Narrow Framing and Long-Term Care Insurance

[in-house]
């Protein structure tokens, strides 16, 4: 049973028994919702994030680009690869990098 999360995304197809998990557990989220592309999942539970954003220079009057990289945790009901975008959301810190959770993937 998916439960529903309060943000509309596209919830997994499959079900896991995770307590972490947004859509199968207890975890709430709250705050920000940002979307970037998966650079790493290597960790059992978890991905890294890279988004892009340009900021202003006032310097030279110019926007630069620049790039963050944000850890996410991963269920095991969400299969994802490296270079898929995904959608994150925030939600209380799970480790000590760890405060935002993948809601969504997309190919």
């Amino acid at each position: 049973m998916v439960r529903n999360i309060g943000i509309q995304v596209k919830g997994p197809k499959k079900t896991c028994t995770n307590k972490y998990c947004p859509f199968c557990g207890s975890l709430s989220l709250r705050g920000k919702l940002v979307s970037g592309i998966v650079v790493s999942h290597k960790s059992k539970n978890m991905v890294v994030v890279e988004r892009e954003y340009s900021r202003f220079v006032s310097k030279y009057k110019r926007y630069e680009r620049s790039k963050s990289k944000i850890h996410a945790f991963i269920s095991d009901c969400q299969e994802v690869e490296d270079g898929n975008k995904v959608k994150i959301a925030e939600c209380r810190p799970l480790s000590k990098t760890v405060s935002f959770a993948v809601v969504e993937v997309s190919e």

We propose a model of narrow framing in insurance and test it using data from a new module we designed and fielded in the Health and Retirement Study. We show that respondents subject to narrow framing are substantially less likely to buy long-term care insurance than average. This effect is distinct from, and much larger than, the effects of cautiousness, risk aversion, or adverse selection, and it offers a new explanation for why people underinsure their later-life care needs.

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